Rechargeable lithium-ion (Li-ion) batteries are a revolutionary technology, found in everything from cellphones to cars. But the chemistry behind them is facing a looming challenge. Lithium-ion batteries cannot be recharged indefinitely; the materials in these batteries’ electrodes expand and crack with each cycle, gradually decreasing their storage performance until they are useless. The resulting demand for fresh lithium, cobalt and other necessary elements puts a strain on natural resources.
With this challenge in mind, Penn Engineers are looking to design rechargeable battery electrodes that can work efficiently with metal ions other than lithium. Magnesium-ion batteries are a promising alternative, but materials that can reversibly store magnesium have thus far been even more susceptible to the cracking and other problems than their Li-ion cousins.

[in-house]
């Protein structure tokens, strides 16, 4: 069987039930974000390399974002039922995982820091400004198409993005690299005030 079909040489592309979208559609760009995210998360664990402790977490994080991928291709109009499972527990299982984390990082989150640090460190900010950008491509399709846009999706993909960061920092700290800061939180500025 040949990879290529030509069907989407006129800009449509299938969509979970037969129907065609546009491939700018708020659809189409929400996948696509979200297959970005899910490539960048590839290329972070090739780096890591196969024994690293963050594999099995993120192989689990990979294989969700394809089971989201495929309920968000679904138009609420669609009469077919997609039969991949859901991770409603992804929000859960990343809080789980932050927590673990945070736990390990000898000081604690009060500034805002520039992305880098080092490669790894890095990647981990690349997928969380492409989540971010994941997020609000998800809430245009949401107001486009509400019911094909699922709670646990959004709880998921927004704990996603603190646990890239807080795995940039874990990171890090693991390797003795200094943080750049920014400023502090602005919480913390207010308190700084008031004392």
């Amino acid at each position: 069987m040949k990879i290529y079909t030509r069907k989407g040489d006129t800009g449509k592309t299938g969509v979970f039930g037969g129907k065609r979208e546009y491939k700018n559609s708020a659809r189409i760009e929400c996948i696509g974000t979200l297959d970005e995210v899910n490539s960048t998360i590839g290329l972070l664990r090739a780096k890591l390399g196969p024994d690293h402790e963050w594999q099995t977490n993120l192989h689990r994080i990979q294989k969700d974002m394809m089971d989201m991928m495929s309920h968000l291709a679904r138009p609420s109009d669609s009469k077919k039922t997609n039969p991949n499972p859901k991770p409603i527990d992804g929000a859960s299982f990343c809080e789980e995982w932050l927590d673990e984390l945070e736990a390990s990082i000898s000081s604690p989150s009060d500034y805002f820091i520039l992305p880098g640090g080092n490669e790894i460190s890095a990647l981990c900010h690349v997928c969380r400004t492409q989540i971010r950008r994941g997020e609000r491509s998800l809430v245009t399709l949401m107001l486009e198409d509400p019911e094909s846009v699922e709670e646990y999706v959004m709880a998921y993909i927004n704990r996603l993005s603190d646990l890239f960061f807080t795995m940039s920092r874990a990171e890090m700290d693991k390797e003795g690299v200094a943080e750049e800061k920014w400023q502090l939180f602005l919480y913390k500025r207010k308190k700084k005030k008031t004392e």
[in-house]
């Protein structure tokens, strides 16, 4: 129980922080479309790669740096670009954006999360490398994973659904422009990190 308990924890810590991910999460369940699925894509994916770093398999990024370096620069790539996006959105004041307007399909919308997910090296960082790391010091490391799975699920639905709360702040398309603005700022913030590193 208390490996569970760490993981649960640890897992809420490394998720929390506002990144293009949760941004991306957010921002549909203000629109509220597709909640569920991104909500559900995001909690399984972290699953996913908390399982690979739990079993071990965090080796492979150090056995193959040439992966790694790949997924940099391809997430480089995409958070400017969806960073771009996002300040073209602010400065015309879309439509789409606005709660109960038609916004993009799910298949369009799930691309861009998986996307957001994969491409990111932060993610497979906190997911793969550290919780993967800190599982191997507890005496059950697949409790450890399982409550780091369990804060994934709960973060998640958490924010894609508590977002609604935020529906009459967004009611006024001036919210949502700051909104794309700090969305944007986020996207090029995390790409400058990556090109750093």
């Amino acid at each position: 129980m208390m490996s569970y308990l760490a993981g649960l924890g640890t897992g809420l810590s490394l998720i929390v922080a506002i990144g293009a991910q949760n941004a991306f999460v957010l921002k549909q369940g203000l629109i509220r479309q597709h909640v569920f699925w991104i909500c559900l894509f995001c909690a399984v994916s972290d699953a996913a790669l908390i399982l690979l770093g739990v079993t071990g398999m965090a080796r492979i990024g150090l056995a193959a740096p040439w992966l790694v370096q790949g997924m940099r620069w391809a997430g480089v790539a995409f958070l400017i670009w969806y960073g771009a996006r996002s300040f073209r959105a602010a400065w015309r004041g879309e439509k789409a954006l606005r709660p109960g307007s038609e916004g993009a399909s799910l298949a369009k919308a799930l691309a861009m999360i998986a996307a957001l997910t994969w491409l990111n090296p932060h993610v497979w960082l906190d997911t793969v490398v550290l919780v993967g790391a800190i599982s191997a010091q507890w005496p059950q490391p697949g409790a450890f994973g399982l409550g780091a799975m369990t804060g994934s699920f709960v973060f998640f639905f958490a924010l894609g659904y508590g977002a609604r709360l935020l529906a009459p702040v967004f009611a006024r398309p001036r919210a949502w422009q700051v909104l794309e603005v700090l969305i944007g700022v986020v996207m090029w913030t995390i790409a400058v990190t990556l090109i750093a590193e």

The Penn researchers have now found a solution by incorporating gallium, a metal that has a melting point a few degrees higher than room temperature, into the anode of a magnesium-ion battery. By melting and solidifying with each charging and discharging cycle, these anodes can “heal” the cracking and subsequent expansion that normally degrade rechargeable battery storage.
Their experiments show that this new anode significantly extends the life of magnesium-ion batteries, and does so without the need of expensive nanoscale materials. These traits could make magnesium-ion batteries a good fit for large-scale applications, taking pressure off lithium resources.
Read more at Penn Engineering.